Actually I agree with you to not let perfect be the enemy of good enough.  What I was trying to describe for Sonja was how to build right angles, especially for a person taking the lead for the first time and especially for a person possibly working alone.

Definitely if good enough is good enough then don’t ruin it with perfection.  But if right angles were the goal, these are some steps in that direction.

I probably should have been more clear about that.

Eric
 
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Hi Sonja, Flat brick is good for a base so long as it is true brick and not a cinder block type of brick. They tend to become a pile of pieces after some freeze thaw cycles. Water gets into the block and freezes. As it expands it can break the cinder block apart.

A cord of wood is about 4'deep x8' long x4'high.  So 2  4'x8'x6' is 3 cords of wood. I would make the side walls 6' long the back wall 16', and a 6' center wall. The height of the back wall 7' and the height of the front 8'. If you get nasty rains a lot you could attach a drop down tarp to keep the weather out and raise it on sunny days. Helps to keep the wood dry.

You will want to build the frame on the ground and lift it in place. 2x4s 2 feet on center should be strong enough if you are nailing slats to them. You could make the back wall in 2 pieces for ease of control while lifting. I would use 2x4s for the top and bottom plates of each wall. my flooring would be wooden slats set on blocks to facilitate air flow. For the top 2x4 on the open side make sure the 4 inch side is vertical for strength.

Hope this helps
 
Jay Angler
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If someone needs a quick and dirty temporary wood-shed, here are pictures of mine.
Advantages: Materials are pallets, 2x4's, bamboo for the ridge-line, rebar pegs, tarps and ropes for guy lines
Can be disassembled to the pallet level and moved or stored until needed again

Disadvantages: I'm constantly trying to avoid using crappy plastic tarps - sigh - they're too convenient but bad for the environment.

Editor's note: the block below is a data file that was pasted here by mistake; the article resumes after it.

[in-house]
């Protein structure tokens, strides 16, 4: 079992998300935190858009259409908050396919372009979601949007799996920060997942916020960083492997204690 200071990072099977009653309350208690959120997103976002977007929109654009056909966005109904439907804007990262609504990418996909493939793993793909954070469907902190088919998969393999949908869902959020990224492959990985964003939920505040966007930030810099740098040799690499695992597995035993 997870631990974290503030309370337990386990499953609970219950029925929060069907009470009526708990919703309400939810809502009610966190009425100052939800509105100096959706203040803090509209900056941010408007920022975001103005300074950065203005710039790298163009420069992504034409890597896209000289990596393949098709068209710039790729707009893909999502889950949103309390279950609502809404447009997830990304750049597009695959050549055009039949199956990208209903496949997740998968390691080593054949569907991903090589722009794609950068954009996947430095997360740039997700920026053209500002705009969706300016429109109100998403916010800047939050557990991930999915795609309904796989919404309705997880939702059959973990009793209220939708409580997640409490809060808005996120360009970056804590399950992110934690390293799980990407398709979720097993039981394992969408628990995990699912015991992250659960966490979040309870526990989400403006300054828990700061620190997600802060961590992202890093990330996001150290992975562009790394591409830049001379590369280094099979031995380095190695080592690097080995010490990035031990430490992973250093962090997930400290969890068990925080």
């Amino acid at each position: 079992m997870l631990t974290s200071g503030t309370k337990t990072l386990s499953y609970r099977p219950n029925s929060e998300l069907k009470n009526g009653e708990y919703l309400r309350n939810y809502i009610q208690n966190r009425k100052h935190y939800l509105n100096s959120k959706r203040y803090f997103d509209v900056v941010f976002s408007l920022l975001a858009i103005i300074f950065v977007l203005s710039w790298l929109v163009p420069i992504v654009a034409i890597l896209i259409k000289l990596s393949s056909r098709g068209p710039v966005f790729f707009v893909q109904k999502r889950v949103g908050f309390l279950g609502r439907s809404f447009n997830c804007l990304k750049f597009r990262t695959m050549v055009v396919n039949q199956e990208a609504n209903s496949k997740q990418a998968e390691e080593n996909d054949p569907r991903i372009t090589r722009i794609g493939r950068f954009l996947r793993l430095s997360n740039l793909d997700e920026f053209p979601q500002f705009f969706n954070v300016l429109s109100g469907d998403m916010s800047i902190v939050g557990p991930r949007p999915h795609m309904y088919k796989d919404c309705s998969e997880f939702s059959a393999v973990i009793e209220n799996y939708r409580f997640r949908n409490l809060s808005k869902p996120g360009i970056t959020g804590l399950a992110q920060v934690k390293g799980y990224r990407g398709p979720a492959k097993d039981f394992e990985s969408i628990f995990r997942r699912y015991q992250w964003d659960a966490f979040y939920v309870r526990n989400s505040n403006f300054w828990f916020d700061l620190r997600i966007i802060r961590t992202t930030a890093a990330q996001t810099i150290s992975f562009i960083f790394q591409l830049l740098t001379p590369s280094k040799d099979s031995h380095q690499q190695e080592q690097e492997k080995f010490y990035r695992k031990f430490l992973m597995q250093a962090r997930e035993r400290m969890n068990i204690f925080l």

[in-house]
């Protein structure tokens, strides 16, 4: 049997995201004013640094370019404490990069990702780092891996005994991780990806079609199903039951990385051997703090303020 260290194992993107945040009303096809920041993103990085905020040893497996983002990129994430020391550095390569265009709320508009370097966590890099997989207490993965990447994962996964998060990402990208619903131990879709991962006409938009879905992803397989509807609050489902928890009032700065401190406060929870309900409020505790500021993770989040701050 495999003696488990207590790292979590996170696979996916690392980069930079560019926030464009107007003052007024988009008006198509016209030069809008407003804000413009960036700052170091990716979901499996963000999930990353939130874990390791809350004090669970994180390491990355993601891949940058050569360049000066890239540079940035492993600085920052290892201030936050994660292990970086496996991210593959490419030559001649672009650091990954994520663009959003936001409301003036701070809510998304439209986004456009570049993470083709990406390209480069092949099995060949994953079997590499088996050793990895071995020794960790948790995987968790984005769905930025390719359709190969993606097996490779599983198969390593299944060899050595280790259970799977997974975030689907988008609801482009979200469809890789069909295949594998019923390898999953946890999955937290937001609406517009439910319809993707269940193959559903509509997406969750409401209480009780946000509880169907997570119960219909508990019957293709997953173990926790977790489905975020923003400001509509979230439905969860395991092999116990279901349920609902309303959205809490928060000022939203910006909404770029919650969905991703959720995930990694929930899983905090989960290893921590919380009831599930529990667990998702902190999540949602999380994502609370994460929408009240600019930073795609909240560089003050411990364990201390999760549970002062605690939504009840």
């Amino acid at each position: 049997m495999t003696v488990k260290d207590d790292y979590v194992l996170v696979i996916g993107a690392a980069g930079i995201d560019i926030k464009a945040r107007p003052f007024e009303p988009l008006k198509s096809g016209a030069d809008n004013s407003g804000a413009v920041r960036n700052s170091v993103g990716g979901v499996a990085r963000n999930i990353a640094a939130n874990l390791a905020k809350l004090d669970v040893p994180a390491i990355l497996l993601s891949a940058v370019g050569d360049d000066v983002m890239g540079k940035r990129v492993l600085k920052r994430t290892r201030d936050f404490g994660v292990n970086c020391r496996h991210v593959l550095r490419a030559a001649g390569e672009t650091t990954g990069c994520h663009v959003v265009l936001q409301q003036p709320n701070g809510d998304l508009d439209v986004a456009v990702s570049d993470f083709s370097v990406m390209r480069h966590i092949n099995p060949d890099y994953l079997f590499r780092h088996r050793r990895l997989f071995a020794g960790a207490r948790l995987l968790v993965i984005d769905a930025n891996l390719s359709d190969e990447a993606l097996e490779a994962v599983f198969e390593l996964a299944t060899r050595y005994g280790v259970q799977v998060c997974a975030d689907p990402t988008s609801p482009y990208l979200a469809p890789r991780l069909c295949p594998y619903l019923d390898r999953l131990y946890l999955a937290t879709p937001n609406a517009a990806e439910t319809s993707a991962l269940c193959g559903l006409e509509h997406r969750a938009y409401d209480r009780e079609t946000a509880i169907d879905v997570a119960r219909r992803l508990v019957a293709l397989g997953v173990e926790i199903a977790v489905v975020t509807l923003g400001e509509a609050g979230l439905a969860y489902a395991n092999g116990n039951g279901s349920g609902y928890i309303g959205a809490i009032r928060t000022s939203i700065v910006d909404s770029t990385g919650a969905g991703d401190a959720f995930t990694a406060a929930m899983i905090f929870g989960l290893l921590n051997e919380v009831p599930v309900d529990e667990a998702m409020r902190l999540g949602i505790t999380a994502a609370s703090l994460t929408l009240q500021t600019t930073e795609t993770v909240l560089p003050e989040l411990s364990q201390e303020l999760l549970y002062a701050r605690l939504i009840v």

Don't like snow load or high winds, although the bamboo ridge-line has helped in that respect.

ETA - there's actually a tarp flat on the ground under this shed as it's in a lower area and we get a lot of winter rain. You can see it if you look closely at the second photo.
book-end-wood-shed-1.JPG
The vertical pallet is a middle "book-end" to support both the wood and that 2x4 that's supporting the bamboo.
The vertical pallet is a middle
book-end-wood-shed-tie-outs.JPG
The guy ropes got to 20" rebar pegs hammered into the ground with flagging tape for safety.
The guy ropes got to 20
 
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The  strongest and least costly in terms of new materials would be a geodesic dome.  I'd recommend the starplate connector system.  You can view it here:  https://www.strombergschickens.com/product/4-inch-bolt-and-starplate-kit-for-2x4?gclid=CjwKCAjwg4-EBhBwEiwAzYAlssm9crlaxWQ3tXprMMPn2MSEsM5whbvy6JHvHzoovPfVUfEXYepzTBoCqmEQAvD_BwE
 
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Sonja Draven wrote:I'm feeling a bit intimidated with attempting this and know I need a plan.



Firstly, you've got this! Secondly, plans are overrated.
I'm fairly used to working solo and it has it's ups and downs!

My main bit of advice is to have a few (3 or 4) long pieces of wood handy that you don't intend to build into the structure, use these as temporary braces. For example, if you start with one upright on a brick, first knock one of your spare pieces into the ground at a 45 degree angle, then loosely screw it to the upright as a brace so it doesn't move when you attach other stuff to it.

upright
           |
           |
           |
brace
\
 \

upright with brace
        |
        |\
        |  \

Feel free to losely brace uprights or horizontals, if you leave hole in the wood after you remove the screws, so what? It's much better than it falling on you when you're building.

One other thing. Diagonals are your friend, you can have as many horizontals and verticals as you want but if it doesn't have diagonals it won't be nearly as strong and stable.

Different size levels and squares are really usefull. You want to use the biggest level or square that you can fit in whatever gap you have, it'll improve the accuracy.
 
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While this won't work for all, I find it easiest to girdle standing trees and leave them standing to dry in the forest. Also my woodlot also
has lots of already dead trees that have been dead for years. This works well in areas that have relatively dry climates. Cold winters also
help drying/desiccating trees. The forest becomes my wood storage shed. Dead fall even dries well. Winter sunshine and low minus
temperatures can even melt/desiccate and dry snow covered trees.